4. Try some hobbies together.

  5. Consider a class you both can take such as a language course.

  6. If there are some things that are irritating to either of you, talk to one another about it and be willing to change in order that you may avoid that irritation becoming a stumbling block. If you care enough you will want to make efforts to please one another. If your attitude is that you shouldn’t have to do anything concerning your behaviors because that is just “who you are” then you are quite frankly too immature and too self-centered. Time to grow up and smell the coffee.

  7. Go to church as a couple more than just on holidays.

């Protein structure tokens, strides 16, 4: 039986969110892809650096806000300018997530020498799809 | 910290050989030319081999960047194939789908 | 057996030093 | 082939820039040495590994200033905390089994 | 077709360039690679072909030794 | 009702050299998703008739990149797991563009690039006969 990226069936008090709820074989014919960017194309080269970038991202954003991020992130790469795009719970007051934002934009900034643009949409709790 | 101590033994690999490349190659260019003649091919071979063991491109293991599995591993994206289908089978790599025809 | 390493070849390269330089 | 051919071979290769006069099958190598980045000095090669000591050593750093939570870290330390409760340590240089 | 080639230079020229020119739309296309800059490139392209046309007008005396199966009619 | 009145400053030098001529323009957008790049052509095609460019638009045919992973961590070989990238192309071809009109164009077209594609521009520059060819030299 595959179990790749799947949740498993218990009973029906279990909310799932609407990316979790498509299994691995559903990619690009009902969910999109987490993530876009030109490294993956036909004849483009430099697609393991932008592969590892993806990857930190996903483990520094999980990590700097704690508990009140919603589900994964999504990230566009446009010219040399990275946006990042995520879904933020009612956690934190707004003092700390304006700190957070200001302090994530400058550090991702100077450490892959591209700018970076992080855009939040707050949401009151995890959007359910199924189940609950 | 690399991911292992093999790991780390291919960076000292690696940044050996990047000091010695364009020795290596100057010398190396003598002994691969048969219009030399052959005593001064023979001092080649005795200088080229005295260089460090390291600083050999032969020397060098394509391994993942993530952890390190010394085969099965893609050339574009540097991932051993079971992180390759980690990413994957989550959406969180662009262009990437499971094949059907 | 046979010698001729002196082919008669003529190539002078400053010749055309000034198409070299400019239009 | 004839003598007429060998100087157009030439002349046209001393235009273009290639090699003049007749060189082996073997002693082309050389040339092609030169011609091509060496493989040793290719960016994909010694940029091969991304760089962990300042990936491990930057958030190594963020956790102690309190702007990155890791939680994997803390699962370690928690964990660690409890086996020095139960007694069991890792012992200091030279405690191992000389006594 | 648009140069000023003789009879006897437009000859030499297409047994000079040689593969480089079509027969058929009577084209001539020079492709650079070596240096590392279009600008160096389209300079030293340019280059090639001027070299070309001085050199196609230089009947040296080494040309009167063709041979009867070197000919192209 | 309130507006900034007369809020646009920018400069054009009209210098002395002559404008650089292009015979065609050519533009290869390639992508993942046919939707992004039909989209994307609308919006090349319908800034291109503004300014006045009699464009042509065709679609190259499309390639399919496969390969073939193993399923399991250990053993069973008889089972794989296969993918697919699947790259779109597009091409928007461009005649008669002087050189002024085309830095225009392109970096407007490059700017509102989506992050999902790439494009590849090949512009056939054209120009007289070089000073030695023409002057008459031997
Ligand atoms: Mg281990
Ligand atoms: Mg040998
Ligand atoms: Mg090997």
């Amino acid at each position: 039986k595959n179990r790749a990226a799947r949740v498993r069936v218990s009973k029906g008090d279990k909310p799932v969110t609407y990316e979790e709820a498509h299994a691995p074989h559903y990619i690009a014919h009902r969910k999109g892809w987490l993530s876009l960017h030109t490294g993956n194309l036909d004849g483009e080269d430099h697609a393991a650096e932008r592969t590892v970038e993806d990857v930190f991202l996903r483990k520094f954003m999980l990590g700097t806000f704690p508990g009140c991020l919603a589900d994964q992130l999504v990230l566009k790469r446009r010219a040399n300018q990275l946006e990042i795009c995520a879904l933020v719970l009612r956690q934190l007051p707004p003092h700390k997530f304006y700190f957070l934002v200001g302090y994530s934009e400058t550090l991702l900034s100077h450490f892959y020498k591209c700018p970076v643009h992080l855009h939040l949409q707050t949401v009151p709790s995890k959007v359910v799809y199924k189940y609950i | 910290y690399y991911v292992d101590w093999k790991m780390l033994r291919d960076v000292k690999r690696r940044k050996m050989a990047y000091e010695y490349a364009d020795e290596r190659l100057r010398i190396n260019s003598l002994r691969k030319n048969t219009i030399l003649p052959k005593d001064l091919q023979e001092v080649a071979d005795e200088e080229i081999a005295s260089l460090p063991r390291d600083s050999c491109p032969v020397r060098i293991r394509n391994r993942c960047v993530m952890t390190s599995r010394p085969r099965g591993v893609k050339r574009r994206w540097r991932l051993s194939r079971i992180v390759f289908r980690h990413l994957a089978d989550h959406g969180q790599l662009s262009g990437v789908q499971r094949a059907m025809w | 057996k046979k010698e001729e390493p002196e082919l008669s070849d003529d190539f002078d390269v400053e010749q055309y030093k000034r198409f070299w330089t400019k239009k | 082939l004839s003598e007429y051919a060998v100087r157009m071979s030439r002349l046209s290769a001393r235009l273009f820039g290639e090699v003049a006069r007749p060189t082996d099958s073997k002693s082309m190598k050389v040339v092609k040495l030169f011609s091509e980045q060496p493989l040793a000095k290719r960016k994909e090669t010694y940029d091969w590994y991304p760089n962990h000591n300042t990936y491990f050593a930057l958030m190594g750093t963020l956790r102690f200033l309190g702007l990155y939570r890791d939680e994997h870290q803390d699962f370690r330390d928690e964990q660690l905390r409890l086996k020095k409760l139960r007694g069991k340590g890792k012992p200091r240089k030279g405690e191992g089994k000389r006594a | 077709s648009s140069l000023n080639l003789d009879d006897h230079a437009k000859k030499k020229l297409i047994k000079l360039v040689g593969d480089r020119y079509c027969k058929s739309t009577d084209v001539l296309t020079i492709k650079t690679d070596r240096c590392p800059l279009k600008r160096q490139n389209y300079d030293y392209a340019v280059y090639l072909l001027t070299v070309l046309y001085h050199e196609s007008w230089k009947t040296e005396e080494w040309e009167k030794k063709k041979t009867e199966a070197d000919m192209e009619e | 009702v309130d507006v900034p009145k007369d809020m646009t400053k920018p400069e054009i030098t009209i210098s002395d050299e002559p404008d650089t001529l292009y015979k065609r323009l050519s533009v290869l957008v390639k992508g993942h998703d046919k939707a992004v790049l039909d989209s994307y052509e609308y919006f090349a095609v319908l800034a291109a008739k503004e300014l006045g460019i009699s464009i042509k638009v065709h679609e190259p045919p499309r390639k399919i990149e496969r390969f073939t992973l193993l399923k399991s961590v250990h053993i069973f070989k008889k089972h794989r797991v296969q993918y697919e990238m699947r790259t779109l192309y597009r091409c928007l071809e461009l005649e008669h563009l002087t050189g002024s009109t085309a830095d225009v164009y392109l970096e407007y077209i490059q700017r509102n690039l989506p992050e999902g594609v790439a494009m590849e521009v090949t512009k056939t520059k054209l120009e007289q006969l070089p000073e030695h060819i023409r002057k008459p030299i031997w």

Whatever you come up with as your list, the important thing is that you have one that can become a useful tool. Life offers an abundance of things for us to choose from. Especially here in America.

Your marriage is what you make of it.

The Seven-Year Itch is only one obstacle a couple might face. The others are what has been called the “mid-life crisis” and “menopause”. They are different from each other and arise during the “Rock n Roll Years”. That time period will be the focus of our next blog


Stay tuned!

Until then, we wish you LOVE, JOY & PEACE!

Brad & Yvonne